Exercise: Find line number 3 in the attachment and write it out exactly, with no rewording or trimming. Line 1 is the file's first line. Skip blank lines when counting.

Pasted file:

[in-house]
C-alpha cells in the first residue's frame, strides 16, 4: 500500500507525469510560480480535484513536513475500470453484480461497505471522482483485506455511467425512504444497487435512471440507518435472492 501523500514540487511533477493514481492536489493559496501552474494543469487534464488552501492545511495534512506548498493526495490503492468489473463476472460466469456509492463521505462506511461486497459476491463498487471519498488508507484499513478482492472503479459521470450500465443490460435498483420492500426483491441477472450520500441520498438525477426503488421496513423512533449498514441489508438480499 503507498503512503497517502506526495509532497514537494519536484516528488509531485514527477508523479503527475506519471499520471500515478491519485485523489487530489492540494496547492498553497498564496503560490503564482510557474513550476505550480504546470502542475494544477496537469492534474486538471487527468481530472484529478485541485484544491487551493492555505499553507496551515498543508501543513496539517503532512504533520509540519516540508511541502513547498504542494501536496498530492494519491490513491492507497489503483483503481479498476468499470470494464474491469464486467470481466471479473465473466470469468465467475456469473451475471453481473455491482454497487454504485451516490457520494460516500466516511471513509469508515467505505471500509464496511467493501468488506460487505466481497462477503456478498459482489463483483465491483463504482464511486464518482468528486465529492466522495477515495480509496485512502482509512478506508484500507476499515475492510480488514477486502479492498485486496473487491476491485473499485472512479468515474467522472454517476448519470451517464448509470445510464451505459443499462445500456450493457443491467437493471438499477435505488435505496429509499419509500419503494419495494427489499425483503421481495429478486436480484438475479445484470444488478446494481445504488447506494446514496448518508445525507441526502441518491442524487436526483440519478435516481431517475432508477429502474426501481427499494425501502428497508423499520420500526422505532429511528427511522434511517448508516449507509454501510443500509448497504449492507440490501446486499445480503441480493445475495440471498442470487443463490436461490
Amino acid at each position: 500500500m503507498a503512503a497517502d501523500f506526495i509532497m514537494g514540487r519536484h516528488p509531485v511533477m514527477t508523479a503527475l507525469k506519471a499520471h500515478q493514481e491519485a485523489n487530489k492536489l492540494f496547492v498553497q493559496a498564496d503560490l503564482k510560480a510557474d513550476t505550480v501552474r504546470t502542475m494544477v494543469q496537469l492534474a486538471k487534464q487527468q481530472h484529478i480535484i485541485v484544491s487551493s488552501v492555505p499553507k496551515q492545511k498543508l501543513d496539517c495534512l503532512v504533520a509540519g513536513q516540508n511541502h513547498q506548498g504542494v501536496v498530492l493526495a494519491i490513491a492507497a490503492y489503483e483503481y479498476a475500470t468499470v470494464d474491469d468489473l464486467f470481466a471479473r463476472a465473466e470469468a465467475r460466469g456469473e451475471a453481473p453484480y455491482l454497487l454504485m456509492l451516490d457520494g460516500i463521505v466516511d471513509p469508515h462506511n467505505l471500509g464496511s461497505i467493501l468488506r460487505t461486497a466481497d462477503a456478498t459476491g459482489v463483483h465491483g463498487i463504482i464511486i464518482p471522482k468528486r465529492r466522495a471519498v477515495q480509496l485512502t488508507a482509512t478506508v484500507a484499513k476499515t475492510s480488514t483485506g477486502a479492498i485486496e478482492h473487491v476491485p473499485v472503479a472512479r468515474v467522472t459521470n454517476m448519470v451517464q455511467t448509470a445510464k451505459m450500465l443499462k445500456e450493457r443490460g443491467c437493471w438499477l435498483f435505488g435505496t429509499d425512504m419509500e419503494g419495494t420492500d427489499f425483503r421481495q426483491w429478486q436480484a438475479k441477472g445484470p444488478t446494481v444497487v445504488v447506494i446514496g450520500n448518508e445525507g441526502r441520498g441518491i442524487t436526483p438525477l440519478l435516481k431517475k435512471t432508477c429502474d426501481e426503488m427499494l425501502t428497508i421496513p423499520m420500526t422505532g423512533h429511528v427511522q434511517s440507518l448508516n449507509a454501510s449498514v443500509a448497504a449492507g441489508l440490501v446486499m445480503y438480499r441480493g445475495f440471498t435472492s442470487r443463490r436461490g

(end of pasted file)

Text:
Amino acid at each position: 500500500m503507498a503512503a497517502d501523500f506526495i509532497m514537494g514540487r519536484h516528488p509531485v511533477m514527477t508523479a503527475l507525469k506519471a499520471h500515478q493514481e491519485a485523489n487530489k492536489l492540494f496547492v498553497q493559496a498564496d503560490l503564482k510560480a510557474d513550476t505550480v501552474r504546470t502542475m494544477v494543469q496537469l492534474a486538471k487534464q487527468q481530472h484529478i480535484i485541485v484544491s487551493s488552501v492555505p499553507k496551515q492545511k498543508l501543513d496539517c495534512l503532512v504533520a509540519g513536513q516540508n511541502h513547498q506548498g504542494v501536496v498530492l493526495a494519491i490513491a492507497a490503492y489503483e483503481y479498476a475500470t468499470v470494464d474491469d468489473l464486467f470481466a471479473r463476472a465473466e470469468a465467475r460466469g456469473e451475471a453481473p453484480y455491482l454497487l454504485m456509492l451516490d457520494g460516500i463521505v466516511d471513509p469508515h462506511n467505505l471500509g464496511s461497505i467493501l468488506r460487505t461486497a466481497d462477503a456478498t459476491g459482489v463483483h465491483g463498487i463504482i464511486i464518482p471522482k468528486r465529492r466522495a471519498v477515495q480509496l485512502t488508507a482509512t478506508v484500507a484499513k476499515t475492510s480488514t483485506g477486502a479492498i485486496e478482492h473487491v476491485p473499485v472503479a472512479r468515474v467522472t459521470n454517476m448519470v451517464q455511467t448509470a445510464k451505459m450500465l443499462k445500456e450493457r443490460g443491467c437493471w438499477l435498483f435505488g435505496t429509499d425512504m419509500e419503494g419495494t420492500d427489499f425483503r421481495q426483491w429478486q436480484a438475479k441477472g445484470p444488478t446494481v444497487v445504488v447506494i446514496g450520500n448518508e445525507g441526502r441520498g441518491i442524487t436526483p438525477l440519478l435516481k431517475k435512471t432508477c429502474d426501481e426503488m427499494l425501502t428497508i421496513p423499520m420500526t422505532g423512533h429511528v427511522q434511517s440507518l448508516n449507509a454501510s449498514v443500509a448497504a449492507g441489508l440490501v446486499m445480503y438480499r441480493g445475495f440471498t435472492s442470487r443463490r436461490g